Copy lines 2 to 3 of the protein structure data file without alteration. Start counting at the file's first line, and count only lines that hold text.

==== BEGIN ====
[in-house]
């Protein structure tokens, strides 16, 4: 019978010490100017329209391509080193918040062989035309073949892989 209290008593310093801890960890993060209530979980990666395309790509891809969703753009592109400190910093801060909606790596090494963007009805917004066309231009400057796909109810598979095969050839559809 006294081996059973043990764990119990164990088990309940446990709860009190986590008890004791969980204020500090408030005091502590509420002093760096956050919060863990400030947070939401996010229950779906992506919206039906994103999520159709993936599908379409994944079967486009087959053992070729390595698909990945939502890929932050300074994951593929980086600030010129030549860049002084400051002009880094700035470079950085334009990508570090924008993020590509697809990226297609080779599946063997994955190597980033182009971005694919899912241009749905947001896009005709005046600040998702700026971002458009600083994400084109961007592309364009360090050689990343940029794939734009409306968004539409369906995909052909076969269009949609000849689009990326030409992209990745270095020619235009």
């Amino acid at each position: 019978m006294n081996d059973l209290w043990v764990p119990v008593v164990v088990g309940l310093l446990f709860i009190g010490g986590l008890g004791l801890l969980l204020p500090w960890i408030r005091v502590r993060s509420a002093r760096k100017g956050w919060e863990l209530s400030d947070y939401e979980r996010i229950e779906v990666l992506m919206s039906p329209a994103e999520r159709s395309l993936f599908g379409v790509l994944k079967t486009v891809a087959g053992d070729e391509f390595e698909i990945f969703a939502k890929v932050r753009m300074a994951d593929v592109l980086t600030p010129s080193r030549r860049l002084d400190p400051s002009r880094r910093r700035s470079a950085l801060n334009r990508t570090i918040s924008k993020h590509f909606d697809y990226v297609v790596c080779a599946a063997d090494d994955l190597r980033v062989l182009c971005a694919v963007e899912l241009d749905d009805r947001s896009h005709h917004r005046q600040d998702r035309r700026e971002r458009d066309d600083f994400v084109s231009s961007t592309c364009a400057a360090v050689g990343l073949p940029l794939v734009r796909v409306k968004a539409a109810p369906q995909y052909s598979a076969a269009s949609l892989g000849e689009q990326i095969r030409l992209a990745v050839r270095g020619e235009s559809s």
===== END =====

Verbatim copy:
């Protein structure tokens, strides 16, 4: 019978010490100017329209391509080193918040062989035309073949892989 209290008593310093801890960890993060209530979980990666395309790509891809969703753009592109400190910093801060909606790596090494963007009805917004066309231009400057796909109810598979095969050839559809 006294081996059973043990764990119990164990088990309940446990709860009190986590008890004791969980204020500090408030005091502590509420002093760096956050919060863990400030947070939401996010229950779906992506919206039906994103999520159709993936599908379409994944079967486009087959053992070729390595698909990945939502890929932050300074994951593929980086600030010129030549860049002084400051002009880094700035470079950085334009990508570090924008993020590509697809990226297609080779599946063997994955190597980033182009971005694919899912241009749905947001896009005709005046600040998702700026971002458009600083994400084109961007592309364009360090050689990343940029794939734009409306968004539409369906995909052909076969269009949609000849689009990326030409992209990745270095020619235009």
């Amino acid at each position: 019978m006294n081996d059973l209290w043990v764990p119990v008593v164990v088990g309940l310093l446990f709860i009190g010490g986590l008890g004791l801890l969980l204020p500090w960890i408030r005091v502590r993060s509420a002093r760096k100017g956050w919060e863990l209530s400030d947070y939401e979980r996010i229950e779906v990666l992506m919206s039906p329209a994103e999520r159709s395309l993936f599908g379409v790509l994944k079967t486009v891809a087959g053992d070729e391509f390595e698909i990945f969703a939502k890929v932050r753009m300074a994951d593929v592109l980086t600030p010129s080193r030549r860049l002084d400190p400051s002009r880094r910093r700035s470079a950085l801060n334009r990508t570090i918040s924008k993020h590509f909606d697809y990226v297609v790596c080779a599946a063997d090494d994955l190597r980033v062989l182009c971005a694919v963007e899912l241009d749905d009805r947001s896009h005709h917004r005046q600040d998702r035309r700026e971002r458009d066309d600083f994400v084109s231009s961007t592309c364009a400057a360090v050689g990343l073949p940029l794939v734009r796909v409306k968004a539409a109810p369906q995909y052909s598979a076969a269009s949609l892989g000849e689009q990326i095969r030409l992209a990745v050839r270095g020619e235009s559809s």